Today, Like a Virgin comes off as a bit repetitious and immature. Even its producer, Nile Rodgers, confesses, ''As a fan, it wouldn't be what I consider my favorite Madonna album compositionally.'' But it was perfect for the mid-'80s, when the country was searching for a pop queen to accompany the pop kings Michael Jackson and Prince. Already dressed for the party, the star announced in her press biography: ''1985 is going to be my year. You watch.'' It was our pleasure.


Friday, August 23, 2013

10 Years On: Madonna/Britney/Christina Kiss


Some people think it was Big Love that made America seriously think about polygamy in a big way. But those of us with slightly longer memories know it was really the 2003 MTV Video Music Awards, which went down in history for a wedding scene between Madonna, Britney Spears, and Christina Aguilera. No actual vows were swapped between this terrible threesome, of course...just spit.
Can it really have been a whole decade since the country lost its collective innocence about girl-on-material-girl-on-dirrty-girl action? The three stars weren't the only ones with their mouths wide open, as millions of viewers' jaws dropped in unison.
The opening production number of the August 28, 2003 VMAs would have been newsworthy enough if it had just been a duet between Britney and Christina, as it initially appeared to be. These two sexpots had been rivals since their "Mickey Mouse Club" days, so when they teamed up to pay tribute to Madonna by donning her famous bridal gear for a duet of "Like a Virgin," her-story was being made. But that newsworthy detente was overshadowed when Madonna herself emerged, in some equivalent of groom's wear. In an instant, it was clear who still wore the pants in the diva world.
If you forgot that Aguilera was even in on this, you're not the only one. After Madonna got smoochy with Spears, the cameras cut away to the latter's ex-boyfriend, Justin Timberlake, in the audience. By the time Madge moved on to Aguilera seconds later, the Christina kiss had already been rendered anticlimactic.


Thursday, August 22, 2013

Material Girl Collection Auction


Material Girl Collection is auctioning off a classic Madonna photo to be personally autographed by Madonna for the lucky winner! All the proceeds will go to Raising MalawiGo ahead and bid to win: http://bit.ly/17SjcQY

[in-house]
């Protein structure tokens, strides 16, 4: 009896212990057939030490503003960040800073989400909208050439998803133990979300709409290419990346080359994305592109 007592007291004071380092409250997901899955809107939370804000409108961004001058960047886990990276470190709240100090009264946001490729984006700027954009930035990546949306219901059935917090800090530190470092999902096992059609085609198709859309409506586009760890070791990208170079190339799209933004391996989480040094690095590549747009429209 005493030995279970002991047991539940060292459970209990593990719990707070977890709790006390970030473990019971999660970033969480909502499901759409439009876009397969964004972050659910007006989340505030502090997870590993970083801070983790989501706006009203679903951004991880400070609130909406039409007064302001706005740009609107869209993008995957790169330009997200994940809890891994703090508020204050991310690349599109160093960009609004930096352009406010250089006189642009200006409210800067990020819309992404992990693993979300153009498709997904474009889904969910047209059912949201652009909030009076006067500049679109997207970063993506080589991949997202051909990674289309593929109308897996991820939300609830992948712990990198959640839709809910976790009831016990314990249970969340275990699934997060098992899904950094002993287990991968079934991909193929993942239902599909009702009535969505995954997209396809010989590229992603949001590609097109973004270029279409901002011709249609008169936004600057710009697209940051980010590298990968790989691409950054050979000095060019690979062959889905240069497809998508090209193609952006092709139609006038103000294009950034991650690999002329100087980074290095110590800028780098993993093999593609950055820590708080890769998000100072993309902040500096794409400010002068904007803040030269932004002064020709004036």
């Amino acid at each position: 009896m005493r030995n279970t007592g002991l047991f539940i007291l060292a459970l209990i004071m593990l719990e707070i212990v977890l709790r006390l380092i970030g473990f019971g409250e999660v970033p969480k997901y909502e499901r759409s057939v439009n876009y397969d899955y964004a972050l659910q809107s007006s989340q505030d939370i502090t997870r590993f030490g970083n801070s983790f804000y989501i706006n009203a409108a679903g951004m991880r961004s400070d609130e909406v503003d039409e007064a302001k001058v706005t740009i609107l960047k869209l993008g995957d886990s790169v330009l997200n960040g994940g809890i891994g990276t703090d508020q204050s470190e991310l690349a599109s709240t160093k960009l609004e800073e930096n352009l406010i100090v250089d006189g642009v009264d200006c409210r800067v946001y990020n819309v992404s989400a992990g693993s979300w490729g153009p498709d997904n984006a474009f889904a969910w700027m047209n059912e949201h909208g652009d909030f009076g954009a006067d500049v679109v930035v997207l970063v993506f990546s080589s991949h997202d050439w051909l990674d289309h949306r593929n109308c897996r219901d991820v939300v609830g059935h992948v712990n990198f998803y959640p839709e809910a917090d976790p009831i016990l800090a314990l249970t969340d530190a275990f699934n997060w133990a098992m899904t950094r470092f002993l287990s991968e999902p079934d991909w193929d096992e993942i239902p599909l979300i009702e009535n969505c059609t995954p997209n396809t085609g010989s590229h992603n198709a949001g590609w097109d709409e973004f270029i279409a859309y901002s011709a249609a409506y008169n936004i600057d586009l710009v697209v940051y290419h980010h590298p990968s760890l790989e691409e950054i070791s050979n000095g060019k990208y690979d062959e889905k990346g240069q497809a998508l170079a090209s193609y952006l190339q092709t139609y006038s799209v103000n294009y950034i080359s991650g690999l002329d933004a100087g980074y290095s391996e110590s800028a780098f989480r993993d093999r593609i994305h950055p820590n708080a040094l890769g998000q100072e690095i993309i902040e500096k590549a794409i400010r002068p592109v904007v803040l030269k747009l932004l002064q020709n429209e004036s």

Madge'c


Grill girl...



Because everybody is copying Miley, Madge wore a pair of Grillz while visiting her Hard Candy Fitness Club in Rome last night. Madge must be trolling all of us, because there’s no way she didn’t look in the mirror and not see that she looks like a bridge witch who sucks the gold fillings out of her unsuspecting victim’s mouths and smears that shit all over her teefs. But then again, a thick coat of delusion covers her eyeballs, so she probably thinks she looks hot. Those Grillz make her look like Gollum’s really rich and way more terrifying memaw. This is like Teeth of Meth: The 1% Edition. This is like an ad for Fixodent GOLD.
And Baby Brahim probably told Madge to buy those Grillz, because nothing gets him hard like gold on his peen and it’s another thing for him to snatch off the bedside table whens she falls asleep.

Saturday, August 17, 2013

Bday Pics

14 Best Album-Track Gems From The Past 30 Years


madonna 1980s iconic
Today is Madonna‘s birthday, a huge occasion for all of us virgin geisha dominatrix cowgirls. She’s 55 and, more importantly, so harshly, unmistakably, scandalously Madonna after 30 years as a superstar. Better yet? Like I’m always telling Lourdes, you can always find ways to appreciate Madonna a little more.  That brings us to today’s investigation: we’re reinspecting Madonna’s album catalog and exhuming the greatest deep cuts from her heavenly body of work. After three full decades of her explosive output, it’s clear that hardcore Madonna fans are still the luckiest by far — and these lesser-known songs serve as 14 reasons why.